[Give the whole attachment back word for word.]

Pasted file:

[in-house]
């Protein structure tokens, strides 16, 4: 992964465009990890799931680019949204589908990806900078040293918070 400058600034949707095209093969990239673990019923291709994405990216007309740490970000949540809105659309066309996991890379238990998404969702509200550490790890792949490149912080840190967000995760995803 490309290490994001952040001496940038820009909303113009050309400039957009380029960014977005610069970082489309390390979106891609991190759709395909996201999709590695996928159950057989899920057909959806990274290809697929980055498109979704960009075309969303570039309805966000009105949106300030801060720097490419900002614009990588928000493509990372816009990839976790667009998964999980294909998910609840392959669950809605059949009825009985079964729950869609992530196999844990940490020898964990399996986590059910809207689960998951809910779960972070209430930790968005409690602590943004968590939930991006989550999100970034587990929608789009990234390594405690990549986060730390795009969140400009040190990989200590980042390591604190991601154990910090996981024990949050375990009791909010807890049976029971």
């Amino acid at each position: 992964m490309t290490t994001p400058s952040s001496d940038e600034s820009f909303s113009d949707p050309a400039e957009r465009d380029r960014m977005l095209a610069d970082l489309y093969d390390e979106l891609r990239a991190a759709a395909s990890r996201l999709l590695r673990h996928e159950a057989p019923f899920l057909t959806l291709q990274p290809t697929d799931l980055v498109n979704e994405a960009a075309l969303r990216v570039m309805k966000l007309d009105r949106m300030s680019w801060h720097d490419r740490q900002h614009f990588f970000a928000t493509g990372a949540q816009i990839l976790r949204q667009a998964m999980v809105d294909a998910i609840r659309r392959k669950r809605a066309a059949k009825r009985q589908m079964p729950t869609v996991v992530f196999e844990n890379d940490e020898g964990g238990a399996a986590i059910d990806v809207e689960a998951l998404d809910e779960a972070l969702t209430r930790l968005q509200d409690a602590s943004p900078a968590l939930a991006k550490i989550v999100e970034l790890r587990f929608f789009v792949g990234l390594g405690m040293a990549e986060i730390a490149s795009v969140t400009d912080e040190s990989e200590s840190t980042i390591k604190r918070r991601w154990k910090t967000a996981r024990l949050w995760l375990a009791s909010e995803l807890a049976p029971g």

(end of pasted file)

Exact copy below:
[in-house]
């Protein structure tokens, strides 16, 4: 992964465009990890799931680019949204589908990806900078040293918070 400058600034949707095209093969990239673990019923291709994405990216007309740490970000949540809105659309066309996991890379238990998404969702509200550490790890792949490149912080840190967000995760995803 490309290490994001952040001496940038820009909303113009050309400039957009380029960014977005610069970082489309390390979106891609991190759709395909996201999709590695996928159950057989899920057909959806990274290809697929980055498109979704960009075309969303570039309805966000009105949106300030801060720097490419900002614009990588928000493509990372816009990839976790667009998964999980294909998910609840392959669950809605059949009825009985079964729950869609992530196999844990940490020898964990399996986590059910809207689960998951809910779960972070209430930790968005409690602590943004968590939930991006989550999100970034587990929608789009990234390594405690990549986060730390795009969140400009040190990989200590980042390591604190991601154990910090996981024990949050375990009791909010807890049976029971």
């Amino acid at each position: 992964m490309t290490t994001p400058s952040s001496d940038e600034s820009f909303s113009d949707p050309a400039e957009r465009d380029r960014m977005l095209a610069d970082l489309y093969d390390e979106l891609r990239a991190a759709a395909s990890r996201l999709l590695r673990h996928e159950a057989p019923f899920l057909t959806l291709q990274p290809t697929d799931l980055v498109n979704e994405a960009a075309l969303r990216v570039m309805k966000l007309d009105r949106m300030s680019w801060h720097d490419r740490q900002h614009f990588f970000a928000t493509g990372a949540q816009i990839l976790r949204q667009a998964m999980v809105d294909a998910i609840r659309r392959k669950r809605a066309a059949k009825r009985q589908m079964p729950t869609v996991v992530f196999e844990n890379d940490e020898g964990g238990a399996a986590i059910d990806v809207e689960a998951l998404d809910e779960a972070l969702t209430r930790l968005q509200d409690a602590s943004p900078a968590l939930a991006k550490i989550v999100e970034l790890r587990f929608f789009v792949g990234l390594g405690m040293a990549e986060i730390a490149s795009v969140t400009d912080e040190s990989e200590s840190t980042i390591k604190r918070r991601w154990k910090t967000a996981r024990l949050w995760l375990a009791s909010e995803l807890a049976p029971g």